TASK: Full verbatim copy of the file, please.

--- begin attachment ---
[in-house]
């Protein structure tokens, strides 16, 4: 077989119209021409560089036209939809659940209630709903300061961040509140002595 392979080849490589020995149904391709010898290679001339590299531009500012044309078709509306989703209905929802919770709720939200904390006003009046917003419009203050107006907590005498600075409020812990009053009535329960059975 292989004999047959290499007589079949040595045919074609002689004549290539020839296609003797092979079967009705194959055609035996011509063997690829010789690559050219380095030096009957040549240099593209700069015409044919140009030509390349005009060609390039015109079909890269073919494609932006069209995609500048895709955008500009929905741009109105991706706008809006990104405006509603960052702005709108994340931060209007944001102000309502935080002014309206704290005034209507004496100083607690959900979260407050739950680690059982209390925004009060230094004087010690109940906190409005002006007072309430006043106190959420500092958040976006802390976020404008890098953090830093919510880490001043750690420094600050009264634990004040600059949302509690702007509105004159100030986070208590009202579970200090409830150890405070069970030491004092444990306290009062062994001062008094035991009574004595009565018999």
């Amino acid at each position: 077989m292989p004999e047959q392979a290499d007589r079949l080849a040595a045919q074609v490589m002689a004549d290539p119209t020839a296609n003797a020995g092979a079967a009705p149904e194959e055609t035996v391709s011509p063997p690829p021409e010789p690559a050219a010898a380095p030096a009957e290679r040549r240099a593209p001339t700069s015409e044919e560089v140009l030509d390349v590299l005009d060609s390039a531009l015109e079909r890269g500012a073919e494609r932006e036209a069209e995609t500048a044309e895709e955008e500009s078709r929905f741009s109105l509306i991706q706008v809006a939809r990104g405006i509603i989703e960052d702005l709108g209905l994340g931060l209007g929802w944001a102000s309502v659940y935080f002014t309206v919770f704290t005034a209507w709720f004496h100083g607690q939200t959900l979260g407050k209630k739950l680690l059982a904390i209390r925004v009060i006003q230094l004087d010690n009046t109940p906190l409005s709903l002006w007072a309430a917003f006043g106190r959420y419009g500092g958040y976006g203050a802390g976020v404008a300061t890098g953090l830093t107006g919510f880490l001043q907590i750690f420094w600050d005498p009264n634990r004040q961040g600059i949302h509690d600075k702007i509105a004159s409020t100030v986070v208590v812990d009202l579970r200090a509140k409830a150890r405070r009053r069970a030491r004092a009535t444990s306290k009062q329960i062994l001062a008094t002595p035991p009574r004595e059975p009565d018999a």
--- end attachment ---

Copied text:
[in-house]
């Protein structure tokens, strides 16, 4: 077989119209021409560089036209939809659940209630709903300061961040509140002595 392979080849490589020995149904391709010898290679001339590299531009500012044309078709509306989703209905929802919770709720939200904390006003009046917003419009203050107006907590005498600075409020812990009053009535329960059975 292989004999047959290499007589079949040595045919074609002689004549290539020839296609003797092979079967009705194959055609035996011509063997690829010789690559050219380095030096009957040549240099593209700069015409044919140009030509390349005009060609390039015109079909890269073919494609932006069209995609500048895709955008500009929905741009109105991706706008809006990104405006509603960052702005709108994340931060209007944001102000309502935080002014309206704290005034209507004496100083607690959900979260407050739950680690059982209390925004009060230094004087010690109940906190409005002006007072309430006043106190959420500092958040976006802390976020404008890098953090830093919510880490001043750690420094600050009264634990004040600059949302509690702007509105004159100030986070208590009202579970200090409830150890405070069970030491004092444990306290009062062994001062008094035991009574004595009565018999």
């Amino acid at each position: 077989m292989p004999e047959q392979a290499d007589r079949l080849a040595a045919q074609v490589m002689a004549d290539p119209t020839a296609n003797a020995g092979a079967a009705p149904e194959e055609t035996v391709s011509p063997p690829p021409e010789p690559a050219a010898a380095p030096a009957e290679r040549r240099a593209p001339t700069s015409e044919e560089v140009l030509d390349v590299l005009d060609s390039a531009l015109e079909r890269g500012a073919e494609r932006e036209a069209e995609t500048a044309e895709e955008e500009s078709r929905f741009s109105l509306i991706q706008v809006a939809r990104g405006i509603i989703e960052d702005l709108g209905l994340g931060l209007g929802w944001a102000s309502v659940y935080f002014t309206v919770f704290t005034a209507w709720f004496h100083g607690q939200t959900l979260g407050k209630k739950l680690l059982a904390i209390r925004v009060i006003q230094l004087d010690n009046t109940p906190l409005s709903l002006w007072a309430a917003f006043g106190r959420y419009g500092g958040y976006g203050a802390g976020v404008a300061t890098g953090l830093t107006g919510f880490l001043q907590i750690f420094w600050d005498p009264n634990r004040q961040g600059i949302h509690d600075k702007i509105a004159s409020t100030v986070v208590v812990d009202l579970r200090a509140k409830a150890r405070r009053r069970a030491r004092a009535t444990s306290k009062q329960i062994l001062a008094t002595p035991p009574r004595e059975p009565d018999a």